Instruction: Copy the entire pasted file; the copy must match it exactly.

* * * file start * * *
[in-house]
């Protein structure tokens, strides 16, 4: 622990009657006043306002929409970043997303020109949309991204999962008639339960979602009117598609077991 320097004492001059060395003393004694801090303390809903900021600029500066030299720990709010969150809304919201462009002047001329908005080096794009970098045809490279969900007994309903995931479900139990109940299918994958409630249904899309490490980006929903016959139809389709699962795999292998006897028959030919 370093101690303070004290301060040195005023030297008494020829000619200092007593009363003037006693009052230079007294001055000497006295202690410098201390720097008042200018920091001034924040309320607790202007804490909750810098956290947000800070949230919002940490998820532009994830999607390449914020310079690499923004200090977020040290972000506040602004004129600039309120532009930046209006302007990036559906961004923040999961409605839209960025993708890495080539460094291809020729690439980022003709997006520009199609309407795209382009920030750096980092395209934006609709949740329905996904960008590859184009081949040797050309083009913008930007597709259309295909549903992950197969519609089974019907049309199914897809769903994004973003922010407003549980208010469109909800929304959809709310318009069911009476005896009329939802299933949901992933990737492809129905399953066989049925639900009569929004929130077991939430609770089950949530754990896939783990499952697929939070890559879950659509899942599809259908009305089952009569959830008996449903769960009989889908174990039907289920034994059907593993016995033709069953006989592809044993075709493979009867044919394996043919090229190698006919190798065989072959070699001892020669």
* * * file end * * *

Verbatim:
[in-house]
């Protein structure tokens, strides 16, 4: 622990009657006043306002929409970043997303020109949309991204999962008639339960979602009117598609077991 320097004492001059060395003393004694801090303390809903900021600029500066030299720990709010969150809304919201462009002047001329908005080096794009970098045809490279969900007994309903995931479900139990109940299918994958409630249904899309490490980006929903016959139809389709699962795999292998006897028959030919 370093101690303070004290301060040195005023030297008494020829000619200092007593009363003037006693009052230079007294001055000497006295202690410098201390720097008042200018920091001034924040309320607790202007804490909750810098956290947000800070949230919002940490998820532009994830999607390449914020310079690499923004200090977020040290972000506040602004004129600039309120532009930046209006302007990036559906961004923040999961409605839209960025993708890495080539460094291809020729690439980022003709997006520009199609309407795209382009920030750096980092395209934006609709949740329905996904960008590859184009081949040797050309083009913008930007597709259309295909549903992950197969519609089974019907049309199914897809769903994004973003922010407003549980208010469109909800929304959809709310318009069911009476005896009329939802299933949901992933990737492809129905399953066989049925639900009569929004929130077991939430609770089950949530754990896939783990499952697929939070890559879950659509899942599809259908009305089952009569959830008996449903769960009989889908174990039907289920034994059907593993016995033709069953006989592809044993075709493979009867044919394996043919090229190698006919190798065989072959070699001892020669």